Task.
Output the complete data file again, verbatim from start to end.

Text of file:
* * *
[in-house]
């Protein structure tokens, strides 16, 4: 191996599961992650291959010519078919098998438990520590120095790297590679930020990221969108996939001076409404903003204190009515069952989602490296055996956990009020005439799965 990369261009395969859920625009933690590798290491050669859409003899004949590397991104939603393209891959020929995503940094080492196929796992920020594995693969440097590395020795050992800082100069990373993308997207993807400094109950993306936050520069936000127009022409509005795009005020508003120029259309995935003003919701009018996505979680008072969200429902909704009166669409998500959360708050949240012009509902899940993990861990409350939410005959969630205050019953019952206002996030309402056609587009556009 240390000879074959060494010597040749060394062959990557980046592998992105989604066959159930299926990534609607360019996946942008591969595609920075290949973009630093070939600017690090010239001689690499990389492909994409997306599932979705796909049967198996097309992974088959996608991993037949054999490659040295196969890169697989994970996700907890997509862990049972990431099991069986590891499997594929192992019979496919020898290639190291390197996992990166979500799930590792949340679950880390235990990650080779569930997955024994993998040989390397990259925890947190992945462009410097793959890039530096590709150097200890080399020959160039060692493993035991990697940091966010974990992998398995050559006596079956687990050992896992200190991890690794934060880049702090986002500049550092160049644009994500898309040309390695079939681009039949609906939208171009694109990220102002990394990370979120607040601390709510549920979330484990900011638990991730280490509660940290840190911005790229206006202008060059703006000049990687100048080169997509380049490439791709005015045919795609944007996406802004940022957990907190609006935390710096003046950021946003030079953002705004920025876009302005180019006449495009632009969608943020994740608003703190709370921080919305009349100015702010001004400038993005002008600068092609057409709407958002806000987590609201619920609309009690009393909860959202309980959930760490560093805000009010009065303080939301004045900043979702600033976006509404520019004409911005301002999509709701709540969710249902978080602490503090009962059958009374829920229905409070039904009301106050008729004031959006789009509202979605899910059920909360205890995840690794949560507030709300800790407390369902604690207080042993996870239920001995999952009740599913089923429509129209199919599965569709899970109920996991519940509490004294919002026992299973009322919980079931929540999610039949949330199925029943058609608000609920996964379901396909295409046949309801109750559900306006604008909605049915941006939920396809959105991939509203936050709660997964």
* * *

[in-house]
């Protein structure tokens, strides 16, 4: 191996599961992650291959010519078919098998438990520590120095790297590679930020990221969108996939001076409404903003204190009515069952989602490296055996956990009020005439799965 990369261009395969859920625009933690590798290491050669859409003899004949590397991104939603393209891959020929995503940094080492196929796992920020594995693969440097590395020795050992800082100069990373993308997207993807400094109950993306936050520069936000127009022409509005795009005020508003120029259309995935003003919701009018996505979680008072969200429902909704009166669409998500959360708050949240012009509902899940993990861990409350939410005959969630205050019953019952206002996030309402056609587009556009 240390000879074959060494010597040749060394062959990557980046592998992105989604066959159930299926990534609607360019996946942008591969595609920075290949973009630093070939600017690090010239001689690499990389492909994409997306599932979705796909049967198996097309992974088959996608991993037949054999490659040295196969890169697989994970996700907890997509862990049972990431099991069986590891499997594929192992019979496919020898290639190291390197996992990166979500799930590792949340679950880390235990990650080779569930997955024994993998040989390397990259925890947190992945462009410097793959890039530096590709150097200890080399020959160039060692493993035991990697940091966010974990992998398995050559006596079956687990050992896992200190991890690794934060880049702090986002500049550092160049644009994500898309040309390695079939681009039949609906939208171009694109990220102002990394990370979120607040601390709510549920979330484990900011638990991730280490509660940290840190911005790229206006202008060059703006000049990687100048080169997509380049490439791709005015045919795609944007996406802004940022957990907190609006935390710096003046950021946003030079953002705004920025876009302005180019006449495009632009969608943020994740608003703190709370921080919305009349100015702010001004400038993005002008600068092609057409709407958002806000987590609201619920609309009690009393909860959202309980959930760490560093805000009010009065303080939301004045900043979702600033976006509404520019004409911005301002999509709701709540969710249902978080602490503090009962059958009374829920229905409070039904009301106050008729004031959006789009509202979605899910059920909360205890995840690794949560507030709300800790407390369902604690207080042993996870239920001995999952009740599913089923429509129209199919599965569709899970109920996991519940509490004294919002026992299973009322919980079931929540999610039949949330199925029943058609608000609920996964379901396909295409046949309801109750559900306006604008909605049915941006939920396809959105991939509203936050709660997964």